Baltic Gallery – now online

I have finally finished ‘tarting up’ the Baltic pictures.  They can all be seen at the original northumbrian : light gallery site.  There has been much mucking about in Photoshop so nothing appears quite as it should be.  The camera always lies.  For those easily bored or of a nervous disposition, be warned that there are 87 pictures – with a six second autoplay loop this is going to take nine minutes out of your life.


St Petersburg : more brief impressions

Deep under St Petersburg is the palace for the people, the Metro.  Mostly pristine and certainly grandiose, only the rolling stock fixes the system in time and place.  No moulded plastics, no bright lighting, the carriages are mostly wood lined with a depth of yellow gloss which can be traced back to the Neolithic.  Above ground, the western influences are more obvious – girls in too tight, too short skirts, mid-day drunks, too large, too dark sunglasses and McDonalds.  Amidst this is the Palace of Excess – The Hermitage – not too much wealth, just too much of everything.  Whisked through the heaving crowds by a citizen’s band voice in the head, the guides are intent on promoting everything and examining nothing – a hall full of Rembrandts was dismissed in a brush stroke.  The relief comes from looking upwards; away from the throng of heads hang the chandeliers, the bright gilt, the painted ceilings, the glass mirrors infused with gold to give a reflected image a flattering  Photoshop Gaussian overlay.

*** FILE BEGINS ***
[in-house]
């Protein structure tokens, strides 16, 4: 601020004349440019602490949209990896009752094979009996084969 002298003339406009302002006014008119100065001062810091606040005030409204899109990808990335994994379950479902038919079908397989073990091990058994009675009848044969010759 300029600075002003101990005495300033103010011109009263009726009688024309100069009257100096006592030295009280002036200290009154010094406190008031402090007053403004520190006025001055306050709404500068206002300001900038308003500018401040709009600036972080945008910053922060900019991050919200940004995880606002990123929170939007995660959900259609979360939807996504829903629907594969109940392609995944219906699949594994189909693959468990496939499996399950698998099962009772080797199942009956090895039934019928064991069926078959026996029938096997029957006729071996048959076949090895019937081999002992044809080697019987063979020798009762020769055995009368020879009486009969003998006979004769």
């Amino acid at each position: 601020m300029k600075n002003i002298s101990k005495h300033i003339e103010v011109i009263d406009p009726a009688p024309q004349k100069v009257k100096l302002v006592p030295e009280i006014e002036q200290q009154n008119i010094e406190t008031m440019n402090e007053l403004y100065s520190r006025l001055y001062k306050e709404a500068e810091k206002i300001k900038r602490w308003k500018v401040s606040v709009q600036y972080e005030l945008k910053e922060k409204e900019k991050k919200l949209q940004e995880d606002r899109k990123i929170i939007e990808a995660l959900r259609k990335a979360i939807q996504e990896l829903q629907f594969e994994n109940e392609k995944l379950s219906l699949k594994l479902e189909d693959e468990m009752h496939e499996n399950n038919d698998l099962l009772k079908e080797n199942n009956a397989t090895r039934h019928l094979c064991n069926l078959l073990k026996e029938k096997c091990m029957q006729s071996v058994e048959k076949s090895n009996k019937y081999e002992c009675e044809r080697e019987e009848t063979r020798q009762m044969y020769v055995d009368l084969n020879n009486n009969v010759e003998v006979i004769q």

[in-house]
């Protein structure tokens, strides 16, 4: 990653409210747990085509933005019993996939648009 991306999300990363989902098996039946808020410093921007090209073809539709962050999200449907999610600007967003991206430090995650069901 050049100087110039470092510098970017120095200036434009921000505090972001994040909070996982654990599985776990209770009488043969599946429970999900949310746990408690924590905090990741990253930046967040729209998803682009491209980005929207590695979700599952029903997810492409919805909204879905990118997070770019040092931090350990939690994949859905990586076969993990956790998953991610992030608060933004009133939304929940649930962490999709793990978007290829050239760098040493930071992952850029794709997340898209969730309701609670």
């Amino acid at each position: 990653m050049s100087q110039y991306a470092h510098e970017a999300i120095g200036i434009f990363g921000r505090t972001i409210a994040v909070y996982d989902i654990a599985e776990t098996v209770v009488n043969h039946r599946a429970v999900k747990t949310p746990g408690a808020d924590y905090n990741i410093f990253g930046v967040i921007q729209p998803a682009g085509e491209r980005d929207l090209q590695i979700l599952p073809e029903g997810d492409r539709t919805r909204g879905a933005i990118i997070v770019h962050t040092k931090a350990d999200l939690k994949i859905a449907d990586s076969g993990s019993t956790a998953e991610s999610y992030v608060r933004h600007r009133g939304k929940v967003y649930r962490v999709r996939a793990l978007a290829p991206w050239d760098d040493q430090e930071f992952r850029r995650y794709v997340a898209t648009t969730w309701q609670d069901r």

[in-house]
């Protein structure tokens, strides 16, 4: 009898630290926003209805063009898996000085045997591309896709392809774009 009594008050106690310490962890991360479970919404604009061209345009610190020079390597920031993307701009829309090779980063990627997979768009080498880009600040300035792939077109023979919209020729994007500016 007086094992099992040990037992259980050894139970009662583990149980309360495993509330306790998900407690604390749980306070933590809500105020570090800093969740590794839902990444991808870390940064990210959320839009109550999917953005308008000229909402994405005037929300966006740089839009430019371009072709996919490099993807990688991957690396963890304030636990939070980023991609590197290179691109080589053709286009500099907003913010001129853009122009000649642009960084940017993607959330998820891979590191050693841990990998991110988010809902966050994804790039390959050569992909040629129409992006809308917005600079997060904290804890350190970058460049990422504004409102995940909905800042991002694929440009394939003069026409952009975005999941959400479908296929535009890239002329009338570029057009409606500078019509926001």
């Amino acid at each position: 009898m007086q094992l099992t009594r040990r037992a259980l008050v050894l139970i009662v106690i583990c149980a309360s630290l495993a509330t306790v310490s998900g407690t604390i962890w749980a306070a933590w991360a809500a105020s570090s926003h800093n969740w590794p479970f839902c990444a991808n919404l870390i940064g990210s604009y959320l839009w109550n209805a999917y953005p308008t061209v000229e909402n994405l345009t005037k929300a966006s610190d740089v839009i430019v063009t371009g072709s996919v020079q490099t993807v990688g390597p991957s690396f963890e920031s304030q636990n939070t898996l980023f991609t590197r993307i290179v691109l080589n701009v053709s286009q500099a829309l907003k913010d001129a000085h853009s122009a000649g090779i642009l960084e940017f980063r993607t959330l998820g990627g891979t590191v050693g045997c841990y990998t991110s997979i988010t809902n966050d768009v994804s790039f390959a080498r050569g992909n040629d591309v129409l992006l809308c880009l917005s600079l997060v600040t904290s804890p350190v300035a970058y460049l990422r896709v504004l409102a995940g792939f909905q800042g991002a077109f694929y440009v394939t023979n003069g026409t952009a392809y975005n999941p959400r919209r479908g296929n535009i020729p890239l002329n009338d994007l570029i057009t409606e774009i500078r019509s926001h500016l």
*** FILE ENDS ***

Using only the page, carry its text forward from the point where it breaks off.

St Petersburg : brief impressions

St PETERSBURG:  Russians do not smile much and a journey into the centre reveals why.  Near the brand new port set in a flattened bleak landscape a six lane highway leads nowhere.  Cordoned off at each end, the locals sit on the central reservation and picnic; evidence that such surroundings are an improvement on the urban sprawl where they live.  Vast tenements reach upwards and outwards along the coast; this is not some hangover from the Soviet regime because they are building yet more.  This does not look a happy place.  I am reading Kathleen Jamie’s Sightlines – the third essay, The Woman in the Field ends:  You are placed in the landscape, you are placed in time.  But, within that, there’s a bit of room for manoeuvre.  To some extent, you can be author of your own fate.  True in the West, less so here.  So they seek alternatives.